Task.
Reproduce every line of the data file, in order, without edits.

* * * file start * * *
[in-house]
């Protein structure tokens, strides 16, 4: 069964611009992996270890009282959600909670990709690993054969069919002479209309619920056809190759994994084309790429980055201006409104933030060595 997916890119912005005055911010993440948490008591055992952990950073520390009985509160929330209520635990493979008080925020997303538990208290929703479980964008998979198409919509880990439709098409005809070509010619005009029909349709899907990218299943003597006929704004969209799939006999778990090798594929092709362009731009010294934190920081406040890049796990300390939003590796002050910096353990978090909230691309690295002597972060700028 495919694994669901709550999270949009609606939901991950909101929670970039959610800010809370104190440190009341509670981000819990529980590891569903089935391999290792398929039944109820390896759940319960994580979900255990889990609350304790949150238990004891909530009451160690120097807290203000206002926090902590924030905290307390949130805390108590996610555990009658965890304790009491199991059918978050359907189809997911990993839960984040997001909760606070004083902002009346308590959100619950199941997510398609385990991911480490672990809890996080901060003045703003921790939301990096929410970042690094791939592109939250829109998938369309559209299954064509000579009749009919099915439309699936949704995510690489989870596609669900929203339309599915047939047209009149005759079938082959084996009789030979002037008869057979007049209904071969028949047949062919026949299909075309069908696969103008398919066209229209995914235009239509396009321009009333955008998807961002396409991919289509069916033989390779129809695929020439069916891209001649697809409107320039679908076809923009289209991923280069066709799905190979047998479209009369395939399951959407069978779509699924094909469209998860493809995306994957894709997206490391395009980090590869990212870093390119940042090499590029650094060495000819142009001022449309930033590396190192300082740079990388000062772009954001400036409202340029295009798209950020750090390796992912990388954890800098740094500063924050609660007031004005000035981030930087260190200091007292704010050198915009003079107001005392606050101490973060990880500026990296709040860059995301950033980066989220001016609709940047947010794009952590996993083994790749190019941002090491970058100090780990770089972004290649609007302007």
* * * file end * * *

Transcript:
[in-house]
């Protein structure tokens, strides 16, 4: 069964611009992996270890009282959600909670990709690993054969069919002479209309619920056809190759994994084309790429980055201006409104933030060595 997916890119912005005055911010993440948490008591055992952990950073520390009985509160929330209520635990493979008080925020997303538990208290929703479980964008998979198409919509880990439709098409005809070509010619005009029909349709899907990218299943003597006929704004969209799939006999778990090798594929092709362009731009010294934190920081406040890049796990300390939003590796002050910096353990978090909230691309690295002597972060700028 495919694994669901709550999270949009609606939901991950909101929670970039959610800010809370104190440190009341509670981000819990529980590891569903089935391999290792398929039944109820390896759940319960994580979900255990889990609350304790949150238990004891909530009451160690120097807290203000206002926090902590924030905290307390949130805390108590996610555990009658965890304790009491199991059918978050359907189809997911990993839960984040997001909760606070004083902002009346308590959100619950199941997510398609385990991911480490672990809890996080901060003045703003921790939301990096929410970042690094791939592109939250829109998938369309559209299954064509000579009749009919099915439309699936949704995510690489989870596609669900929203339309599915047939047209009149005759079938082959084996009789030979002037008869057979007049209904071969028949047949062919026949299909075309069908696969103008398919066209229209995914235009239509396009321009009333955008998807961002396409991919289509069916033989390779129809695929020439069916891209001649697809409107320039679908076809923009289209991923280069066709799905190979047998479209009369395939399951959407069978779509699924094909469209998860493809995306994957894709997206490391395009980090590869990212870093390119940042090499590029650094060495000819142009001022449309930033590396190192300082740079990388000062772009954001400036409202340029295009798209950020750090390796992912990388954890800098740094500063924050609660007031004005000035981030930087260190200091007292704010050198915009003079107001005392606050101490973060990880500026990296709040860059995301950033980066989220001016609709940047947010794009952590996993083994790749190019941002090491970058100090780990770089972004290649609007302007």